Is it possible for a private citizen to have a 900 number as their personal home phone number?
I don’t see why not. You’d just have to convince enough people that talking to you is worth $1.95 a minute.
A quick google on “900-number provider” yielded a sponsored ad from PayPerCall.com, who quote a setup fee of 800 dollars, a per-month cost of 50 dollars, and a choice of costs per call. Dunno how rigorous their customer qualification is…
I know plenty of people who should pay me $1.95 a minute to listen to them babble.
To have either 800 or 900 service you need to have an conventional local number for the call to be sent to.
900 service is much like 800 service. It’s simply an add-on where calls to that 800/900 number are forwarded to your actual local number. The entity doing the forwarding tracks the call detail info (from, to, start time, duration) and sends a billing record for the appropriate $ to the appropriate local provider & account#.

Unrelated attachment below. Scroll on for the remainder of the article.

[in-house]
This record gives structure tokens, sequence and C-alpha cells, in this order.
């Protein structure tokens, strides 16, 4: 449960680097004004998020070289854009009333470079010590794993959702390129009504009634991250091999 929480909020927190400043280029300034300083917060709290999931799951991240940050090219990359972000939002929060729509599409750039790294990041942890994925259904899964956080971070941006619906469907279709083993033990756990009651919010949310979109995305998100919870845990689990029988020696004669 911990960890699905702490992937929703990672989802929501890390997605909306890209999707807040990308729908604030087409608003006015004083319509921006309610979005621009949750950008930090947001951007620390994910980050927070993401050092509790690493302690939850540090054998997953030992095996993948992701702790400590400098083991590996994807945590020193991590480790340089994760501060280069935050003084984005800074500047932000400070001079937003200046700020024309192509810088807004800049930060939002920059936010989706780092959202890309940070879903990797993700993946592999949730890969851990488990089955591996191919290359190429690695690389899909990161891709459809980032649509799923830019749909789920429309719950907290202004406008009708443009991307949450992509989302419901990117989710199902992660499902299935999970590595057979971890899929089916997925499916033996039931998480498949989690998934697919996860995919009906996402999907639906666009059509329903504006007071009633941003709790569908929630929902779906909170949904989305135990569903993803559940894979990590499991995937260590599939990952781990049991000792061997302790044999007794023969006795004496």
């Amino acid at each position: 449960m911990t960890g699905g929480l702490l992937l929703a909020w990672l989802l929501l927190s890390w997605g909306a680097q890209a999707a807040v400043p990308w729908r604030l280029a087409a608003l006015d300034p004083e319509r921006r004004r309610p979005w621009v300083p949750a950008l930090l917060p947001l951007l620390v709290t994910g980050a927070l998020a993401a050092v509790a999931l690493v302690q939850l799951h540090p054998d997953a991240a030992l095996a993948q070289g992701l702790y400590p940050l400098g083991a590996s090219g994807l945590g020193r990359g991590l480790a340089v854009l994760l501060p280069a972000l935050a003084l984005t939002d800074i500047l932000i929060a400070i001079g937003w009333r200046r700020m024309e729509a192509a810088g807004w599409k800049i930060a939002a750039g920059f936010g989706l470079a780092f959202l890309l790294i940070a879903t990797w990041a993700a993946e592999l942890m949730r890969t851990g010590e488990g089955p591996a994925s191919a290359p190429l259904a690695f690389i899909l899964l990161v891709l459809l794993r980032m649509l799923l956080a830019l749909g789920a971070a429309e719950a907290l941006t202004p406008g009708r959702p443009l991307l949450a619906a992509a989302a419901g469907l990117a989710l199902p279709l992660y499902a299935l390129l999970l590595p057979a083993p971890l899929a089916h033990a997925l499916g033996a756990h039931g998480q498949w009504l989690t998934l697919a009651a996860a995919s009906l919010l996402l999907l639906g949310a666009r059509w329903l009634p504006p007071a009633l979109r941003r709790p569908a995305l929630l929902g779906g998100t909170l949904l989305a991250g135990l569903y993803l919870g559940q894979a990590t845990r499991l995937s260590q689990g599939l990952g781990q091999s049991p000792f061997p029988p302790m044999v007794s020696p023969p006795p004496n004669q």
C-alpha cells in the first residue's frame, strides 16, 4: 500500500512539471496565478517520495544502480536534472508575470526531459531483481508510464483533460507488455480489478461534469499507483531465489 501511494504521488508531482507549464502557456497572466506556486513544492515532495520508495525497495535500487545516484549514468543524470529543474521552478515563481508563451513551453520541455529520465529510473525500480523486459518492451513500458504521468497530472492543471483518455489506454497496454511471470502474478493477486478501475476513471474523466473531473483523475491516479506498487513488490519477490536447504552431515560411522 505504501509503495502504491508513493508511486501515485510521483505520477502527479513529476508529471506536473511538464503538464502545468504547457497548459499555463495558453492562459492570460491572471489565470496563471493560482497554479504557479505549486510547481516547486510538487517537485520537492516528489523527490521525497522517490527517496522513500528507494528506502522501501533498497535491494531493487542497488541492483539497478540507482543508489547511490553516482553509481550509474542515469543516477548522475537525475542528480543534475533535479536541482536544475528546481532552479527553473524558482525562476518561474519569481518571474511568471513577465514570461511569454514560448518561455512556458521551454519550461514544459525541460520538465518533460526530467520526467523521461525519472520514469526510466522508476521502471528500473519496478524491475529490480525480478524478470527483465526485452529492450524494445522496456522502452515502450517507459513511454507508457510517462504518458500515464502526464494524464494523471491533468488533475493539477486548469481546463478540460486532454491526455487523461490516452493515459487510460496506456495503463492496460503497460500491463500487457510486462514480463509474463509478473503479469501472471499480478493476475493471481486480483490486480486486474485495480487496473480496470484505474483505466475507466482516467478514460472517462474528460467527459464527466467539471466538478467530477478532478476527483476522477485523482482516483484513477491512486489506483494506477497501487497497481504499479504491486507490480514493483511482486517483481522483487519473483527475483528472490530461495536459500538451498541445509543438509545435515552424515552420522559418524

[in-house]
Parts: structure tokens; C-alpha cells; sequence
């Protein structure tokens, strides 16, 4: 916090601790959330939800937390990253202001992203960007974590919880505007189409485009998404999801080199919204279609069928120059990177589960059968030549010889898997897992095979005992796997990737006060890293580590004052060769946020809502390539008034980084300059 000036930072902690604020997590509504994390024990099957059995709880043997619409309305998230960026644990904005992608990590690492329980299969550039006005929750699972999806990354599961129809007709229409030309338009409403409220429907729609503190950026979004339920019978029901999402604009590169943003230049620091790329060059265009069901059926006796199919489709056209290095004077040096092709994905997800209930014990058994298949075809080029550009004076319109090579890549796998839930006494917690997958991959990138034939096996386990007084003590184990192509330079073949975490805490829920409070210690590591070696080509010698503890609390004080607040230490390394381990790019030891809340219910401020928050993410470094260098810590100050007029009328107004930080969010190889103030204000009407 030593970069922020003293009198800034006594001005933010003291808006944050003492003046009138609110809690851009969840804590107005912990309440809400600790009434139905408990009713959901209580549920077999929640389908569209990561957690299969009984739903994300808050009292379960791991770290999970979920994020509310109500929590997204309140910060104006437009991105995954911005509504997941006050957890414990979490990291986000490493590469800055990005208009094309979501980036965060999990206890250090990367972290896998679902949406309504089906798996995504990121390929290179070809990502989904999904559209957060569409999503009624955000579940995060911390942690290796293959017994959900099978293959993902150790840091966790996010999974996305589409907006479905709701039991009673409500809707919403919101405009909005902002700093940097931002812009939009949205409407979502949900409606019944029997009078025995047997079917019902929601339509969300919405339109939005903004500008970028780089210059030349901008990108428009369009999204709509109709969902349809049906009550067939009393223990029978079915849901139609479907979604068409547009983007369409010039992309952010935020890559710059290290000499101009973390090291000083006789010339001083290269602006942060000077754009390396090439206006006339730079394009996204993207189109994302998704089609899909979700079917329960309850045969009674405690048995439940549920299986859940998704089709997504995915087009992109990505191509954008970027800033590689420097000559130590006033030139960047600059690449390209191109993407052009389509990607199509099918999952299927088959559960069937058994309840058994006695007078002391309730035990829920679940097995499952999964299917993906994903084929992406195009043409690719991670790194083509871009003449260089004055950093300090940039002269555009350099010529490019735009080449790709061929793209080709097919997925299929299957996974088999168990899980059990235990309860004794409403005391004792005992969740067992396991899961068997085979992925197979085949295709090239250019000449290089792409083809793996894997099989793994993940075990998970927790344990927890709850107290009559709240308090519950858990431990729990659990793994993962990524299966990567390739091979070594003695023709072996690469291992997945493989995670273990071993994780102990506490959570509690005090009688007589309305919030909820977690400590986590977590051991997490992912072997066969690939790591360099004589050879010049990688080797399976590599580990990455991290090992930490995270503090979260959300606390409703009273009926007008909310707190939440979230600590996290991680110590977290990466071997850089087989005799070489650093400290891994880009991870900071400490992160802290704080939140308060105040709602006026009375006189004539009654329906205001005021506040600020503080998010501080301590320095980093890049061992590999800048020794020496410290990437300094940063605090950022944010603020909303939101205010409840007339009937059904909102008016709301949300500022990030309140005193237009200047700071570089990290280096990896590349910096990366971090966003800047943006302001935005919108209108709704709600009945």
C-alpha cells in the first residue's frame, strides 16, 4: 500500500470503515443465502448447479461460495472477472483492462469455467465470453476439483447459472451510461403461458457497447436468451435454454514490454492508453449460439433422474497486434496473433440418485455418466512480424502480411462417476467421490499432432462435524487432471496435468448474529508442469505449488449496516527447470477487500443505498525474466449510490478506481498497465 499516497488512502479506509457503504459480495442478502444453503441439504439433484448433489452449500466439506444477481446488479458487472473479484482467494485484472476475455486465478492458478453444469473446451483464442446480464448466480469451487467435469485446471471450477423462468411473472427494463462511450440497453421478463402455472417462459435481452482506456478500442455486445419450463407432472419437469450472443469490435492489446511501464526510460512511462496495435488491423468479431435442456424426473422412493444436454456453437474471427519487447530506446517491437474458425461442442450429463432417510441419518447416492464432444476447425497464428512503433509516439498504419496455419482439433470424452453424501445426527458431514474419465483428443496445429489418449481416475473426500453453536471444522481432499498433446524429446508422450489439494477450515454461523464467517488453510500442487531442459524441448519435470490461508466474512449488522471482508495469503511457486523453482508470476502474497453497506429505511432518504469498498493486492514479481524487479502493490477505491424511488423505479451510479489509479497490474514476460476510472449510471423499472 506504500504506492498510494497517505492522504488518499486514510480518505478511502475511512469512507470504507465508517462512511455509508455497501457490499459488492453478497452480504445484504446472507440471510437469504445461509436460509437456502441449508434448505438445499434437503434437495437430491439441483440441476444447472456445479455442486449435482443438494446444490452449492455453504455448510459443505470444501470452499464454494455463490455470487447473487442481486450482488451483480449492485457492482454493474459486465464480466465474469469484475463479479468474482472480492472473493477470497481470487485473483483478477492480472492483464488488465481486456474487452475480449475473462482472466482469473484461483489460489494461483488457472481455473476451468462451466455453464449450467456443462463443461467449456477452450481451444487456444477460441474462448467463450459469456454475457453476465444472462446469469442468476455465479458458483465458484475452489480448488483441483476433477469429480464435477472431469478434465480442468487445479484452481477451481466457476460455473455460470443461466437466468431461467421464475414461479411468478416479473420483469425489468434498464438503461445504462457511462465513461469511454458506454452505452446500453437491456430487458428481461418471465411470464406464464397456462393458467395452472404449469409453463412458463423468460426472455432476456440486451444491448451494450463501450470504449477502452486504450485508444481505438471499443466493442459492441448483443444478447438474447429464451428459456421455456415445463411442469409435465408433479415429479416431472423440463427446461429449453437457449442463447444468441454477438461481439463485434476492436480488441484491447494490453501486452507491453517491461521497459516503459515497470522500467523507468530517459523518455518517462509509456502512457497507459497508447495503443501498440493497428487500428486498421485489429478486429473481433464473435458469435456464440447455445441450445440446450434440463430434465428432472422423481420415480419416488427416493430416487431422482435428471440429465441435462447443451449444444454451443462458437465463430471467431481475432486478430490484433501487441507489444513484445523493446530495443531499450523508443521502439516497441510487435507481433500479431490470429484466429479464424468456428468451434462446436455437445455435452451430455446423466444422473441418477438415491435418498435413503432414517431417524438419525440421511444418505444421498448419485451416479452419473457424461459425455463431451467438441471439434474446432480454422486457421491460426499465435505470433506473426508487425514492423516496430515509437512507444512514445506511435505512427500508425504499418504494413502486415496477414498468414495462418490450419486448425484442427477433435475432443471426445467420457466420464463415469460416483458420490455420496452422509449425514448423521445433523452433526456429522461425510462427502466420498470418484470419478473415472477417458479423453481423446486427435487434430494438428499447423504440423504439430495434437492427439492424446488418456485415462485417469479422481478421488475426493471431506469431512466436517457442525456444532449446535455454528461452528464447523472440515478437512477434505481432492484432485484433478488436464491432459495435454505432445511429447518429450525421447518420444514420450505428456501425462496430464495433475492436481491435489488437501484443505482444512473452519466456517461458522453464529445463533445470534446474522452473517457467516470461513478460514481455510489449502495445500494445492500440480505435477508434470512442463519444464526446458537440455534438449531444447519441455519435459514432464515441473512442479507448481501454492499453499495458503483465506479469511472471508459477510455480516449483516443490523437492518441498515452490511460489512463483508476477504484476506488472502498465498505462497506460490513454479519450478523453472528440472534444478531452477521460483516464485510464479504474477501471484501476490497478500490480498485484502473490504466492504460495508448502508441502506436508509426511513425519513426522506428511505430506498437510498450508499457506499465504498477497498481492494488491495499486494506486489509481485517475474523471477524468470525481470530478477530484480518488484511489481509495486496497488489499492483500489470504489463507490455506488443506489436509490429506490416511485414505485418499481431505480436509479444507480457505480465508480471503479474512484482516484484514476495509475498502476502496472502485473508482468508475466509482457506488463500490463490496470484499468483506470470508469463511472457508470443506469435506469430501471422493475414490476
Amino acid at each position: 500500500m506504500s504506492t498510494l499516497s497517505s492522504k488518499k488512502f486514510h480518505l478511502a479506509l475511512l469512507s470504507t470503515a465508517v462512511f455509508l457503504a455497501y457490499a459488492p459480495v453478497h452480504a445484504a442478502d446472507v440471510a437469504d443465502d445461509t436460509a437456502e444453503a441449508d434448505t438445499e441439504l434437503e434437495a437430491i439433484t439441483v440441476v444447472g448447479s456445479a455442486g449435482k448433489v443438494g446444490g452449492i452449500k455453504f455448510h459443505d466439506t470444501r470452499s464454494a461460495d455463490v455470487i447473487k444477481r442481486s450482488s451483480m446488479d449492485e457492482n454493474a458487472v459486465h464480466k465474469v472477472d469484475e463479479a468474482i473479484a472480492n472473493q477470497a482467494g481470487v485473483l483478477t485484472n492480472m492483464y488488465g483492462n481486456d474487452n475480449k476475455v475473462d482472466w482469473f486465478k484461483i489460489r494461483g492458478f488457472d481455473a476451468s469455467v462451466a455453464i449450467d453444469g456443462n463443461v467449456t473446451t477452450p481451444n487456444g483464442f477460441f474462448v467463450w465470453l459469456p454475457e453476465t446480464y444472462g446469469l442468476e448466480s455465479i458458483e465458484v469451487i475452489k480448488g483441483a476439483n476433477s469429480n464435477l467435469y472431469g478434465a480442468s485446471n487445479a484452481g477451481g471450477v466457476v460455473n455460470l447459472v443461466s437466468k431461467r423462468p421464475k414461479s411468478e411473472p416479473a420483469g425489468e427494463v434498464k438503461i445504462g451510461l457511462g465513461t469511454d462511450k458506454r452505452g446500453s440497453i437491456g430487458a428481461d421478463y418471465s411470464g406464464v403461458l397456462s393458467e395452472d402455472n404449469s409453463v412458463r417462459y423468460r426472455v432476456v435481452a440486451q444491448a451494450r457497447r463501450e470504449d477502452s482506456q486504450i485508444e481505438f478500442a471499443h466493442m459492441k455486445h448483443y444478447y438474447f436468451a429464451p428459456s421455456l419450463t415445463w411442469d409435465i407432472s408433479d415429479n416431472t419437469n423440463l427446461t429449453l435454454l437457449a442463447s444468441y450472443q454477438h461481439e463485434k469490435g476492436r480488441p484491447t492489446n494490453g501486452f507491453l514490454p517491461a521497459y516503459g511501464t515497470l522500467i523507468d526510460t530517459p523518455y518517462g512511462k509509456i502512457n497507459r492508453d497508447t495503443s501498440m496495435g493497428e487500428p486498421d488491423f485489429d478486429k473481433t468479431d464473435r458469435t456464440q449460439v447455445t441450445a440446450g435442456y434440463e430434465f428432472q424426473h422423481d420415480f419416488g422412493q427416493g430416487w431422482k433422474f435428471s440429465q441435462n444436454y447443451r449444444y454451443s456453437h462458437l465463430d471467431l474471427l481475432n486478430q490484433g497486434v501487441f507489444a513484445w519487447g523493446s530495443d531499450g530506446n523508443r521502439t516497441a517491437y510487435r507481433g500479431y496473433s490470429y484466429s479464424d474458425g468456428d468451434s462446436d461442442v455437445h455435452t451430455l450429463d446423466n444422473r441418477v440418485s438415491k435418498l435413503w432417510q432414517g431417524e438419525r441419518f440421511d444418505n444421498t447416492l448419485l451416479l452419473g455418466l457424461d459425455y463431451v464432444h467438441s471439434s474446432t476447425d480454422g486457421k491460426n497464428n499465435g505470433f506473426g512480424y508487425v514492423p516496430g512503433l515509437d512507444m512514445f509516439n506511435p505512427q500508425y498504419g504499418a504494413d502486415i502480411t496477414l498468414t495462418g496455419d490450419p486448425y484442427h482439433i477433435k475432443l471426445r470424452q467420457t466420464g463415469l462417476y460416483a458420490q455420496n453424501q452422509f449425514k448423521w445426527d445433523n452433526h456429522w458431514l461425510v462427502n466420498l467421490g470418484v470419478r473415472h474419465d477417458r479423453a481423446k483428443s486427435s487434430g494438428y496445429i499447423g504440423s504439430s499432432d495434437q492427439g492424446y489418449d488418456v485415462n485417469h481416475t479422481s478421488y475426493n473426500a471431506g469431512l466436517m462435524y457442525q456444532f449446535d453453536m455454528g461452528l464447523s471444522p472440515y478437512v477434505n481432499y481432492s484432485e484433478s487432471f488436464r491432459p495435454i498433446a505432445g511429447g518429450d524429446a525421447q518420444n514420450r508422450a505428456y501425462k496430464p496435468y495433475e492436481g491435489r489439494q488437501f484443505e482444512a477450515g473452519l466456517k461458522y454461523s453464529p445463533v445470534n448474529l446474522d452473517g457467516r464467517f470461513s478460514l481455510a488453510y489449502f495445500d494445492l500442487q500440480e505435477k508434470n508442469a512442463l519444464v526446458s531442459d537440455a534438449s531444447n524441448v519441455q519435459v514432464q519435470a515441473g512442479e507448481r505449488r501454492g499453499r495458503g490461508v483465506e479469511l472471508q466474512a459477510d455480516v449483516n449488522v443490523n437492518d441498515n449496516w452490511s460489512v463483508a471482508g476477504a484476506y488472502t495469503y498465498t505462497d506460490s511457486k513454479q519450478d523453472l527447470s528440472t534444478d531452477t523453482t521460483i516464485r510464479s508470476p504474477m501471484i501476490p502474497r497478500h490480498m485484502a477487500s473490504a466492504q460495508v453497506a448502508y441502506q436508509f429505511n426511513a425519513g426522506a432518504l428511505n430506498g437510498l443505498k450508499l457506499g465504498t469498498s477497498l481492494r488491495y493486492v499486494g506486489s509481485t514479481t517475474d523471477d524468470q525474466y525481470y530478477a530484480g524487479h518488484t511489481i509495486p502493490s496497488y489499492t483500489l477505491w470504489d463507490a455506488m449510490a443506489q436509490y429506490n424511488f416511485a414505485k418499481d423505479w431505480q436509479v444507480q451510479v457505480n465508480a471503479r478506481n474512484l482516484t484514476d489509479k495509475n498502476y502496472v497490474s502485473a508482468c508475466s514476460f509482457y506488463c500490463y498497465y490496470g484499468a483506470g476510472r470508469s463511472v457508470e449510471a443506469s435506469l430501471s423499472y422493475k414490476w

For 800, they bill the number forwarded to, and for 900 they bill the caller.
bottom line: You don’t get a 900 number instead of your current number, you get it in addtion to your local number.
What the OP is probably referring to is a 500 number, aka “follow me” personal communications service.
Didn’t AT&T pull the plug on those?
Standard call forwarding to a cell phone would easily cover this. I do it every day for my business.
I don’t think they could, as it is the North American Numbering Plan, not one specific phone company, that defines such things. They’re still listed in the official plan (see www.nanpa.com).
I suppose AT&T could decide they would not participate in this, just leave the business to other companies.
It may be that technology has passed this option by. It was designed back when nearly all phones were land lines, and there were no nationwide cell phones. Like drachillix says, call forwarding to a cell phone can do this now.
(edits mine) The 500 area code may be in the NANP, but I had read that AT&T was the only provider of 500-numbers, and decided to quit the business. I could be wrong, though.
You appear to be.
The NANP site (http://www.nanpa.com/nas/public/formPCSMasterReport.do?method=displayPCSMasterReport)
lists hundreds of assigned 500- numbers, from America West to Zeke’s General Store & Internet Communications Company. But no AT&T that I could see. (Of course, wasn’t that company split up 20-some years ago?)